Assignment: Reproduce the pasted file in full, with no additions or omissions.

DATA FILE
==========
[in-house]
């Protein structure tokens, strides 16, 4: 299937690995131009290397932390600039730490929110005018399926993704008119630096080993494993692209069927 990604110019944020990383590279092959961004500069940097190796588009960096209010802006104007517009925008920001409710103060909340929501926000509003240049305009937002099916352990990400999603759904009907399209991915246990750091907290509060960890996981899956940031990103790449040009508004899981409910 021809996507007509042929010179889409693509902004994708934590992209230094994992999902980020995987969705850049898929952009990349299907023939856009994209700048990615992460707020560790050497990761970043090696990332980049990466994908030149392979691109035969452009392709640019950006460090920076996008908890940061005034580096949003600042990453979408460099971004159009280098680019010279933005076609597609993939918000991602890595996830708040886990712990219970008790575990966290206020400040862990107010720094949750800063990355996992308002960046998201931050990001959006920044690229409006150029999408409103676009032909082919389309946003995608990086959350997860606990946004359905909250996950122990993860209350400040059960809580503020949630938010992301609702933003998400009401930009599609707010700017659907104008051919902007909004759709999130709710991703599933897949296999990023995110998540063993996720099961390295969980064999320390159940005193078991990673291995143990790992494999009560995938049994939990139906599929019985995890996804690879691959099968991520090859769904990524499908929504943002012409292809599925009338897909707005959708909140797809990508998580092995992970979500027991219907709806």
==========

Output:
[in-house]
């Protein structure tokens, strides 16, 4: 299937690995131009290397932390600039730490929110005018399926993704008119630096080993494993692209069927 990604110019944020990383590279092959961004500069940097190796588009960096209010802006104007517009925008920001409710103060909340929501926000509003240049305009937002099916352990990400999603759904009907399209991915246990750091907290509060960890996981899956940031990103790449040009508004899981409910 021809996507007509042929010179889409693509902004994708934590992209230094994992999902980020995987969705850049898929952009990349299907023939856009994209700048990615992460707020560790050497990761970043090696990332980049990466994908030149392979691109035969452009392709640019950006460090920076996008908890940061005034580096949003600042990453979408460099971004159009280098680019010279933005076609597609993939918000991602890595996830708040886990712990219970008790575990966290206020400040862990107010720094949750800063990355996992308002960046998201931050990001959006920044690229409006150029999408409103676009032909082919389309946003995608990086959350997860606990946004359905909250996950122990993860209350400040059960809580503020949630938010992301609702933003998400009401930009599609707010700017659907104008051919902007909004759709999130709710991703599933897949296999990023995110998540063993996720099961390295969980064999320390159940005193078991990673291995143990790992494999009560995938049994939990139906599929019985995890996804690879691959099968991520090859769904990524499908929504943002012409292809599925009338897909707005959708909140797809990508998580092995992970979500027991219907709806």